Others charged in the indictment are:
Akbar Bhamani, 56, of Carmichael, CEO, Heaven Investments
Aly Khan Bhamani, 28, of Carmichael, Vice President, Heaven Investments
Zainulabidin Akbar Bhamani, 30, of Sherman Oaks, Vice President, Heaven Investments
Laila Bhamani, 57, of Tracy, Finance Department, Heaven Investments
Feroza Bhamani, 55, of Carmichael, Finance Department, Heaven Investments
John Pierre Quintana, 30, of Dixon, Director of Marketing, Heaven Investments
Shaun Bhamani, 26, of Valencia, Loan Officer, Global Financial & Assets Inc.
Read the full article in the Vallejo Times-Herald written by Rachel Raskin-Zrihen. See also the article published in 7th Space Interactive.
August 20th, 2010 at 10:29am
The Federal Trade Commission is trying to show consumers there’s no such thing as a free ride. If something is too good to be true, it almost always is.
The FTC’s Division of Consumer and Business Education recently set up a web site called Esteemed Lending Services, a fictitious lending company, that trumpets to borrowers that “We guarantee a loan to fit every situation.” In just 60 days, Esteemed Lending Services received 3,500 hits on its website. Apparently, there are still a lot of consumers who think that there are financial services companies that can bail them out from deep debt.
Read the full article in the Los Angeles Times, written by Lew Sichelman.
August 13th, 2010 at 10:56am
In a case that allegedly includes victims in four states as well as overseas, two men have been charged with stealing $200 million in a real estate fraud that targeted Orthodox Jews.
Eliyahu Weinstein of New Jersey and Vladimir Siforov of New York represented themselves as real estate investors. Their angle was to seek out victims in various Orthodox Jewish communities whose customs and social structure were familiar to Weinstein and Siforov. New Jersey, New York, Florida and California were the U.S. states in which the victims lived. Instead of investing their money, Weinstein used it to purchase art, jewelry and Judaica. According to the prosecutors from the U.S. Attorney’s office in Newark, Weinstein’s collection includes manuscripts and antique Judaica items valued at $6.2 million; a jewelry and clock collection that cost $7.6 million; and jewelry and watches worth $6.2 million.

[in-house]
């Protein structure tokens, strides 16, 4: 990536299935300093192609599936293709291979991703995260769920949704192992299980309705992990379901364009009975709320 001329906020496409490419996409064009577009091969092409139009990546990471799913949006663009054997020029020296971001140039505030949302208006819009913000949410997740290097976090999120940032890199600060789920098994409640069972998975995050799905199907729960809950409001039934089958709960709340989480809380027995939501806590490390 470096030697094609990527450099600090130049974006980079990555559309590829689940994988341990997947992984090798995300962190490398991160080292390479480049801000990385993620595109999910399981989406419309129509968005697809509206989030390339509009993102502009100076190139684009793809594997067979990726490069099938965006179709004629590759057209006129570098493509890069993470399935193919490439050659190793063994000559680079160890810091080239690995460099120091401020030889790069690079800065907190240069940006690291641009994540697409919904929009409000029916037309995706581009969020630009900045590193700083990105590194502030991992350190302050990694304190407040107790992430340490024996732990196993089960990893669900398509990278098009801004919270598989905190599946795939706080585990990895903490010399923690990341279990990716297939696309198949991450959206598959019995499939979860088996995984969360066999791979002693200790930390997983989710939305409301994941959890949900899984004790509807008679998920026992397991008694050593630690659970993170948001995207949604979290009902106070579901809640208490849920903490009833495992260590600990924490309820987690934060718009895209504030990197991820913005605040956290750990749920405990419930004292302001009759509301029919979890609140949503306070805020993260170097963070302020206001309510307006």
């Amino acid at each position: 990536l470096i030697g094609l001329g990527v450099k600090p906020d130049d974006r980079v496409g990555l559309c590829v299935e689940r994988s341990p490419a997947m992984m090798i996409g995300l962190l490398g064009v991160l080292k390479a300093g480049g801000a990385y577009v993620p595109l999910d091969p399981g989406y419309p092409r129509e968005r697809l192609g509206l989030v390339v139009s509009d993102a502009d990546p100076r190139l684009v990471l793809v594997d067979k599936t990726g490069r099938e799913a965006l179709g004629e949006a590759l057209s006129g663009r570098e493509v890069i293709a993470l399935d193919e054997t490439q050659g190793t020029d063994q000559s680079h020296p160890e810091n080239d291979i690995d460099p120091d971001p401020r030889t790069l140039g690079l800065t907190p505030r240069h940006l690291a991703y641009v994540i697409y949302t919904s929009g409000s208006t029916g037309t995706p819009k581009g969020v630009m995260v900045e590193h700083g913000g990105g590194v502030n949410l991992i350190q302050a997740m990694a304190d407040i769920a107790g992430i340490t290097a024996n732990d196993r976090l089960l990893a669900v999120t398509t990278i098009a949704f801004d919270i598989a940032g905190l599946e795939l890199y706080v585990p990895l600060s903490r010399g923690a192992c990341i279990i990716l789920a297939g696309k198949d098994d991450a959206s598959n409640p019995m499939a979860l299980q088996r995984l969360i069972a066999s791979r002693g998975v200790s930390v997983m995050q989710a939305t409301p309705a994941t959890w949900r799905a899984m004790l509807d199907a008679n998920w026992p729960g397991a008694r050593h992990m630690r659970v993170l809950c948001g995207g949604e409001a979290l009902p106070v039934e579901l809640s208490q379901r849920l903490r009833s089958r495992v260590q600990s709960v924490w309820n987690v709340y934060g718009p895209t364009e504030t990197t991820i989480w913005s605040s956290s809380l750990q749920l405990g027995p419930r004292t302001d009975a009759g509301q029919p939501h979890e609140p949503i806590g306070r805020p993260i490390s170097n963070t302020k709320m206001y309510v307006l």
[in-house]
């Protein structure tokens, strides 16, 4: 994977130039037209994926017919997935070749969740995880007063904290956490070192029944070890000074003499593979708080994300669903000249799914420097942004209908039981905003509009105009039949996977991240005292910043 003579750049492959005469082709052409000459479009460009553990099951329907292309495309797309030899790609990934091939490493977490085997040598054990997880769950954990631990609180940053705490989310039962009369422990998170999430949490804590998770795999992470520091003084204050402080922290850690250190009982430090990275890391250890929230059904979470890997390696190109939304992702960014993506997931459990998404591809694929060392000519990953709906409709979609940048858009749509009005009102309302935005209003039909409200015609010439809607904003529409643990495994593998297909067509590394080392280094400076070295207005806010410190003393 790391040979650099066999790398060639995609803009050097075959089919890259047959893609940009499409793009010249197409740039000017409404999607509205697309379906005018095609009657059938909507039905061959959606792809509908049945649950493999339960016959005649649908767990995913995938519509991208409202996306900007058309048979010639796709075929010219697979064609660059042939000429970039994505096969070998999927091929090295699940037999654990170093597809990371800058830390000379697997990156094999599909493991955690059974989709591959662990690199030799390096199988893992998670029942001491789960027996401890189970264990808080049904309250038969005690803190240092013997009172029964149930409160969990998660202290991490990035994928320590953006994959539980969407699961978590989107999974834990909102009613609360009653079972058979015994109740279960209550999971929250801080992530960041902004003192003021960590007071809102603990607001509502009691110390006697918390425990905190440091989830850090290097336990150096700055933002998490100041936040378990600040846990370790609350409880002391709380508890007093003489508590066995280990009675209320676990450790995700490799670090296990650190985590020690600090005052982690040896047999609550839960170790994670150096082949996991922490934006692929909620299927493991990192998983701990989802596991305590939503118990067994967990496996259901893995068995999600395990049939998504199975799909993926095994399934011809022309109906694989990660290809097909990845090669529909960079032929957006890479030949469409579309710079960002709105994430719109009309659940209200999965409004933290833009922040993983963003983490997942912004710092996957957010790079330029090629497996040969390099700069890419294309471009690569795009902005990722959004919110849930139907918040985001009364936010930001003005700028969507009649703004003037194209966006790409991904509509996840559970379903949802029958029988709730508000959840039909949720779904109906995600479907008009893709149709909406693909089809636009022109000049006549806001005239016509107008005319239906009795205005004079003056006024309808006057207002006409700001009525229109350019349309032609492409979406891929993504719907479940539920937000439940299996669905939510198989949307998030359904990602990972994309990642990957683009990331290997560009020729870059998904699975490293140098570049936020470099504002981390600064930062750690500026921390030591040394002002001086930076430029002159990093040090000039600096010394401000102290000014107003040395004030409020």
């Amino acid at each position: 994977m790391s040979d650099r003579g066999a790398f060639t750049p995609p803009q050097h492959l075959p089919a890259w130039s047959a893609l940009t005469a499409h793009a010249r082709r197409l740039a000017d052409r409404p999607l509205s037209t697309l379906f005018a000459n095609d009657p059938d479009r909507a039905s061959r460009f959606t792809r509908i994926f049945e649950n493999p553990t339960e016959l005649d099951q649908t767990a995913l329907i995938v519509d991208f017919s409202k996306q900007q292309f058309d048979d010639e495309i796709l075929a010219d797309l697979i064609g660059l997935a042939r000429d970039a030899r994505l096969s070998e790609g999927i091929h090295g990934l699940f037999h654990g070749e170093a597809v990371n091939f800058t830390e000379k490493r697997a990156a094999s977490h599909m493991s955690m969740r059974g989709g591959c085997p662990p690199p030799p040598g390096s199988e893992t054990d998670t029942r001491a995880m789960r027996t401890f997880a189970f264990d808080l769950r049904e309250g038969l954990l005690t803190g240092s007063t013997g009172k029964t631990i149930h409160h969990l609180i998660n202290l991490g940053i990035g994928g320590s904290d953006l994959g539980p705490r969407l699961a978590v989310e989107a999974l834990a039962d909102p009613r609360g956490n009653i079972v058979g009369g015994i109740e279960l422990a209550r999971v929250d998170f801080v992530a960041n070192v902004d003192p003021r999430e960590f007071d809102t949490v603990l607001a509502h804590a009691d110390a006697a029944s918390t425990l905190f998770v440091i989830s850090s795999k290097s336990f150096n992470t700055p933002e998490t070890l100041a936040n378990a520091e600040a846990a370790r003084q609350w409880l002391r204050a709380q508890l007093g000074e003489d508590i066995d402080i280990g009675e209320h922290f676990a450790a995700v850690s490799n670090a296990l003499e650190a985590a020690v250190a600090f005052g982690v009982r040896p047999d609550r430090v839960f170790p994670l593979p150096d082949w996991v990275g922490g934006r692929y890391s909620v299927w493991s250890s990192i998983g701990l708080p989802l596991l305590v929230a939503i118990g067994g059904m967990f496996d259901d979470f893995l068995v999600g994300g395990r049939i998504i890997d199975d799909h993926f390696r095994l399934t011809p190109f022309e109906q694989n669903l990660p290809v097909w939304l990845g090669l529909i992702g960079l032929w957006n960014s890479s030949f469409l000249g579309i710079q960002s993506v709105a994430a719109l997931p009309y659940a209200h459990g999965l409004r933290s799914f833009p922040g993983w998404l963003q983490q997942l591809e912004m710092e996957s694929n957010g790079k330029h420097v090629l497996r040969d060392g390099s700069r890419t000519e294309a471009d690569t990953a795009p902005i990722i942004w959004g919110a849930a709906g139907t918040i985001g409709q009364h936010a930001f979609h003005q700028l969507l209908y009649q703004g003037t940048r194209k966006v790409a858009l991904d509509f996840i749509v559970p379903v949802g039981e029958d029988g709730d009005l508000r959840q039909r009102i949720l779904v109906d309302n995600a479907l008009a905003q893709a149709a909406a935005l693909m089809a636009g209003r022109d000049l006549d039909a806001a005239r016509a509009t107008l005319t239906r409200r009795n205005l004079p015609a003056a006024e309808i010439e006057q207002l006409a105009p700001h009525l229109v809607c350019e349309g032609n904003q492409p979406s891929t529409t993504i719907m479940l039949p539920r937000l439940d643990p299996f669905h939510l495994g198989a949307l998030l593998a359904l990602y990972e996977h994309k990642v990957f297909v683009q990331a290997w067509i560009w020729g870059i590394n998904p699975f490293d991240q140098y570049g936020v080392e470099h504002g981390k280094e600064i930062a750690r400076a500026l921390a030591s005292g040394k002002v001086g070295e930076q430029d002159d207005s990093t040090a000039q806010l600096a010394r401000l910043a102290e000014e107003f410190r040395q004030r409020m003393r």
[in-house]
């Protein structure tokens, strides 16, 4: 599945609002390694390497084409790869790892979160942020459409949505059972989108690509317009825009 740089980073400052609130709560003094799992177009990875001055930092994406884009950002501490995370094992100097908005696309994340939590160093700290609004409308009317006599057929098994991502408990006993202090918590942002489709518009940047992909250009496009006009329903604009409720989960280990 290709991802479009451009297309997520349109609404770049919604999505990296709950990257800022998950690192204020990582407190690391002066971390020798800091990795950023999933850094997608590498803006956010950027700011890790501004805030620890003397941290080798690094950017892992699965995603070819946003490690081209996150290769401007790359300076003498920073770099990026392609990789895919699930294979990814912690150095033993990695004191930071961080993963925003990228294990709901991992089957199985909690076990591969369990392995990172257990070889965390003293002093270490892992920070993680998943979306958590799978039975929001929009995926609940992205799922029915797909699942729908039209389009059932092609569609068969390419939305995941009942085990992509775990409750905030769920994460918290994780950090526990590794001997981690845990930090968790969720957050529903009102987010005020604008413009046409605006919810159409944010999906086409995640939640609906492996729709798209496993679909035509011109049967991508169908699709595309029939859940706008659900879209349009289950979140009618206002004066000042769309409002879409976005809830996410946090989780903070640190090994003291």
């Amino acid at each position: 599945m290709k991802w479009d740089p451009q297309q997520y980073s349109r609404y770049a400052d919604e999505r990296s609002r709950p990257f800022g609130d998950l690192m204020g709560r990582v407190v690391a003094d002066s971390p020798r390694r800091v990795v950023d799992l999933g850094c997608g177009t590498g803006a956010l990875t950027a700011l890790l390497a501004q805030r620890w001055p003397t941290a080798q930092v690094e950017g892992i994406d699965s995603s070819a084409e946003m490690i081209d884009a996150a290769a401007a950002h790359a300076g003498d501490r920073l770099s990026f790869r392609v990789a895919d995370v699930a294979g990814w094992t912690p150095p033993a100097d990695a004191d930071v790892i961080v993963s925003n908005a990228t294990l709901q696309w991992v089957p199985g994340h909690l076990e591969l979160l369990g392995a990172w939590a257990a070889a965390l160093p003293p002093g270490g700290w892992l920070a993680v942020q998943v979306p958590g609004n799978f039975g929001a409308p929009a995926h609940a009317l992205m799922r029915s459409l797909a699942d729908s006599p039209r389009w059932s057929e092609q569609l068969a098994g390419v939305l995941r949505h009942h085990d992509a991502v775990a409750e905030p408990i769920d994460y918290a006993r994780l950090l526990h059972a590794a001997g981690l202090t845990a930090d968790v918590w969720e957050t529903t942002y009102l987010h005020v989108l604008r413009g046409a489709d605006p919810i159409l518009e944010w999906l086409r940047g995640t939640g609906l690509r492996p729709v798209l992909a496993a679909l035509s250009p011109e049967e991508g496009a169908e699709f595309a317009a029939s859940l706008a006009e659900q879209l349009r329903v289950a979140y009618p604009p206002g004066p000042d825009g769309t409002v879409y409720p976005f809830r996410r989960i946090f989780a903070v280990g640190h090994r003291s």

Read the full article in the Wall Street Journal.
August 13th, 2010 at 10:44am
Analytics firm CoreLogic has completed a study of short sale fraud and is warning consumers of its findings:
- 1.9% of all U.S. short sales over the past two years — roughly 15,000 nationwide — are fraudulent. That’s one out of every 53 deals.
- That banks and other lenders incur about $310 million in “unnecessary losses” each year because of short sale fraud.
Short sale fraud can take many forms. One type, explained in the CoreLogic study, occurs when a dishontest listing agent colludes with a buyer to purchase a home below the market value. Usually this means failing to present higher offers to the lender for its approval. After the short sale is approved, the agent and buyer resell the property to a buyer who had made a higher offer.
Note: if lenders are doing their due diligence, a property evaluation by a licensed appraiser should raise a red flag about the low offer.
Read the full article in the Orange County Register / OC Register.
August 13th, 2010 at 9:55am
Raul Altamirano, 53, a former real estate agent who surrendered his license in 2004, has pleaded guilty to one count of grant theft. He further admitted an allegation that he stole more than $150,000 from his victim.
For his crimes, Altamirano will serve four years in prison. Los Angeles Superior Court Judge James Bianco ordered him to make restitution of $301,470 in restitution to the victim, who had asked Altamirano to assist her in taking $100,000 equity from her home. Instead, Altamirano stripped the entire equity out of her home by taking out two loans totaling $429,000.
Read the full article in the Downey Patriot.
August 13th, 2010 at 9:35am
The San Joaquin County D.A.’s Office has completed a three year investigation into a Tracy, California brokerage, resulting in the arrests of the firm’s chief executive and a second person.
Ward Real Estate Brokerage & Foreclosure Services Inc., no longer in business, was the focus of multiple complaints. Authorities believe $4.5 million was stolen from investors through a house-flipping scheme that promised high returns but failed when the real estate market turned sour.
Leesa Marie Ward, 45, of Lodi, was arraigned on a 46-count felony indictment by a criminal grand jury, which charged her with tax evasion, grand theft and securities fraud. Alison Ann Jensen, 45, of Pleasanton turned herself in and was booked on identical charges. Bail for each licensed real estate broker is set at $3 million. Jensen’s broker’s license has expired, but Ward’s is still active with the California DRE.
Some of the victim’s of this alleged investment scam were elderly.
Read the full article in RecordNet.com